Whenever a new buzzword comes along in IT there’s usually a prolonged gnashing of teeth around what the term “actually means”. It happened with SOA and it happened/is happening with Web 2.0. These debates tend to follow a pattern – the terms start shrouded in mystery and anyone who can explain it is a Very Clever Person. Then someone comes along and says that it’s nothing new, just merely a new way of marketing technology concepts that have been around for ages. These people are Really Very Clever People as they have managed to expose the Very Clever People and can obviously think outside the box. They will often start sentences with the phrase “let’s turn this on it’s head” or “are we looking at this the wrong way?”
This poses a problem for consultancies working in these industries. When I used to work for organisations that were involved in SOA we had a dilemma. So we adopt and market ourselves using the SOA terminology or try to rise above it and just focus on what solutions we offer, never mind whether the industry terms it SOA or not? The problem with abandoning the term ‘SOA’ was that there were people, often in quite senior positions, even CIOs – who had heard the term ‘SOA’ and desperately needed help in understanding what it meant to their organisation. If we rose above the debate, we would miss this market.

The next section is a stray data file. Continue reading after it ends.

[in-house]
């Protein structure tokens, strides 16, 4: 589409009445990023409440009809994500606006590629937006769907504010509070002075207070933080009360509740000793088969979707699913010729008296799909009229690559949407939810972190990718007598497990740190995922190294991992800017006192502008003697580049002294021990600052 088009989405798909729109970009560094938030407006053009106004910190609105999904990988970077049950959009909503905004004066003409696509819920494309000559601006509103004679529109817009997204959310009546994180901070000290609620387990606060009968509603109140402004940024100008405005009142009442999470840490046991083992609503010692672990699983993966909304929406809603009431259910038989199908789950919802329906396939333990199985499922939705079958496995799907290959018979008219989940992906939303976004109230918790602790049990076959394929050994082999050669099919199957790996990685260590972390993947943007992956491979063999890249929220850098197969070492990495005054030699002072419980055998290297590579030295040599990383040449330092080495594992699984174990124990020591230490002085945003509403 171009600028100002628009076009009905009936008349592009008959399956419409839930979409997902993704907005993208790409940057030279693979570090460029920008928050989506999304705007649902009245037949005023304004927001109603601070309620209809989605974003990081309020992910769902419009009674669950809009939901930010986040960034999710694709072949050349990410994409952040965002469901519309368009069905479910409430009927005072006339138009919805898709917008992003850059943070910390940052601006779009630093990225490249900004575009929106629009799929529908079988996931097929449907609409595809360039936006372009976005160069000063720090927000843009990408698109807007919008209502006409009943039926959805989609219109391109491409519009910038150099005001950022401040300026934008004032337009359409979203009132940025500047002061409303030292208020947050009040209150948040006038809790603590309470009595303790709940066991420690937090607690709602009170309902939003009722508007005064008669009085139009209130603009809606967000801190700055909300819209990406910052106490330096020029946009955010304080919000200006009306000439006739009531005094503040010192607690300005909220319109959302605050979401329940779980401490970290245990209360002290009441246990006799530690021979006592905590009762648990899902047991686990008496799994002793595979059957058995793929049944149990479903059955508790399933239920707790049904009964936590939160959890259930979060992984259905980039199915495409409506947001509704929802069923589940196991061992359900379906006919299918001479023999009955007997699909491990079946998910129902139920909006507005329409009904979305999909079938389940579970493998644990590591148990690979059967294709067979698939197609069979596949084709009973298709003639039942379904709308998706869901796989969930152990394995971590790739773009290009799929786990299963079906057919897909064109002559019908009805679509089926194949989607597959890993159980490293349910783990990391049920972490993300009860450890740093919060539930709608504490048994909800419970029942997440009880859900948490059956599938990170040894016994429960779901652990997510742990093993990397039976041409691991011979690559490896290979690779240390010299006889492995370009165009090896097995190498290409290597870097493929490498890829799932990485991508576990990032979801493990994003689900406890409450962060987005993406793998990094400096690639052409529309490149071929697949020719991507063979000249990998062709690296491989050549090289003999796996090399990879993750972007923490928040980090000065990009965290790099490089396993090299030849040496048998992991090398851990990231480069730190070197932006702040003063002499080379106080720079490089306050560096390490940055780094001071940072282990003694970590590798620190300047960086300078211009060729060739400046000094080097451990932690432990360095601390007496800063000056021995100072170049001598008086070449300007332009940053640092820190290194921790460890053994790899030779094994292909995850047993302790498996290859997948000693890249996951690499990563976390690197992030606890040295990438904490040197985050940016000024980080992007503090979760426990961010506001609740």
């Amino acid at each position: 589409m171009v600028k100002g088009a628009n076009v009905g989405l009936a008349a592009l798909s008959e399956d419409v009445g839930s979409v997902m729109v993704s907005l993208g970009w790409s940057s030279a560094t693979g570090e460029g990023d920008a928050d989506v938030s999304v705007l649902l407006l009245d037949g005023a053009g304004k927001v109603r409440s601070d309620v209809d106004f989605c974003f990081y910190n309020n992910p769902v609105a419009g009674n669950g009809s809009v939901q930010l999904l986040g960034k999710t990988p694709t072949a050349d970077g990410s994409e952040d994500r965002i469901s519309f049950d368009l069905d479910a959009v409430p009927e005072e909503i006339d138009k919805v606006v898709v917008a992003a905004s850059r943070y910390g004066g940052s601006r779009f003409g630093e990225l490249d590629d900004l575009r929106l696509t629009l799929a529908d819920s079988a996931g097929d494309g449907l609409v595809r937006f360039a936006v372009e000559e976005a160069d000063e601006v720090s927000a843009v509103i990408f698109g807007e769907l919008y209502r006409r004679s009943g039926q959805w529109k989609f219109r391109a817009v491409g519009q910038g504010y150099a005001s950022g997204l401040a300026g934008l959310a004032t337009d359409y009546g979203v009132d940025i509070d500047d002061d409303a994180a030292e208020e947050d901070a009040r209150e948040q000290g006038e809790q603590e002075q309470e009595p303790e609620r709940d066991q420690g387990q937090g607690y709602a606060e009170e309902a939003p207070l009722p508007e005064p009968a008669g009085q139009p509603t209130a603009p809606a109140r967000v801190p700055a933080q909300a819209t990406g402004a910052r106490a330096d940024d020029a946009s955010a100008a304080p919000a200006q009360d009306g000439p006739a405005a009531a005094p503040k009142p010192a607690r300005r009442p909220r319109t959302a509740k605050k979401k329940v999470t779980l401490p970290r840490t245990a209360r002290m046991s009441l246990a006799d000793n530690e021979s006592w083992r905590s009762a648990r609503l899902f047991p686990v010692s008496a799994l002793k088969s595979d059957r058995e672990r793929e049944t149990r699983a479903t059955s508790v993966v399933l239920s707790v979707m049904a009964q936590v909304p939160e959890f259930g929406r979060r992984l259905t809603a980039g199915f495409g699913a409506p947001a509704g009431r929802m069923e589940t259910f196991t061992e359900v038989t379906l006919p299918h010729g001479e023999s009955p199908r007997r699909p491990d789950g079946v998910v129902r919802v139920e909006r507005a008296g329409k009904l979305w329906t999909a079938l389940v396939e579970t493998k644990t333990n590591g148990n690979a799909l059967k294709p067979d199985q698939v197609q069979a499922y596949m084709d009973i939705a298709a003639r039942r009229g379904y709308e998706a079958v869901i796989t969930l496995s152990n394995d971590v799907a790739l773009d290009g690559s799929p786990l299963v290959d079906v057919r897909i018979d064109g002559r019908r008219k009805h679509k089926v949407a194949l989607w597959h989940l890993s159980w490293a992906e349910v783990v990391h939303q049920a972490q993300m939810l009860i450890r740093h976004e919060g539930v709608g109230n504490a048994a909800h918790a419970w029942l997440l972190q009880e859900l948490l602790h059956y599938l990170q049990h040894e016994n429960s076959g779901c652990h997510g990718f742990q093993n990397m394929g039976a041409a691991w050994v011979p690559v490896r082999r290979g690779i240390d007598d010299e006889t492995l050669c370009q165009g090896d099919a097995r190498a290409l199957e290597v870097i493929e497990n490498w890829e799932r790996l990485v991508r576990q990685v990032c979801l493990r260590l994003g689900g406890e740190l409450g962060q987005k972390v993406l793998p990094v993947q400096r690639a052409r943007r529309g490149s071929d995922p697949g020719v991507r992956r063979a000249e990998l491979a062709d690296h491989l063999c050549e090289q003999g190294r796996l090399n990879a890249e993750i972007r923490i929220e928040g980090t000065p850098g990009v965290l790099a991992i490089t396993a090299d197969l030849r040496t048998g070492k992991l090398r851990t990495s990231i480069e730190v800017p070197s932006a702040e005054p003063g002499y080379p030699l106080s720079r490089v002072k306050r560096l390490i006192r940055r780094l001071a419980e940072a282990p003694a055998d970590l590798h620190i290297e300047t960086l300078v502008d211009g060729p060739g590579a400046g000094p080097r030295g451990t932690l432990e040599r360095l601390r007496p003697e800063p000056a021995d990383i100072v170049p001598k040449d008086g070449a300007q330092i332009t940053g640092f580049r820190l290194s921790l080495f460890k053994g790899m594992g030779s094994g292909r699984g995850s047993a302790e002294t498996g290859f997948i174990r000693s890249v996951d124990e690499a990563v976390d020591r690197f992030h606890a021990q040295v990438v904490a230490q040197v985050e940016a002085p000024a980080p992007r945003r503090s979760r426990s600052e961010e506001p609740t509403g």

I keep asking myself whether history is repeating itself at Trovus with Web 2.0. If we spend time getting involved in the debate as to what Web 2.0 means that is time not spent thinking about what services and products we should be offering our customers. However, if we don’t embrace the label, we lose out on a segment of the market which is genuinely struggling to come to terms with what this latest label means.
Personally, I think the term Web 2.0 is going to create far more problems than it helps (more so than SOA ever did) – but that will wait for the next post.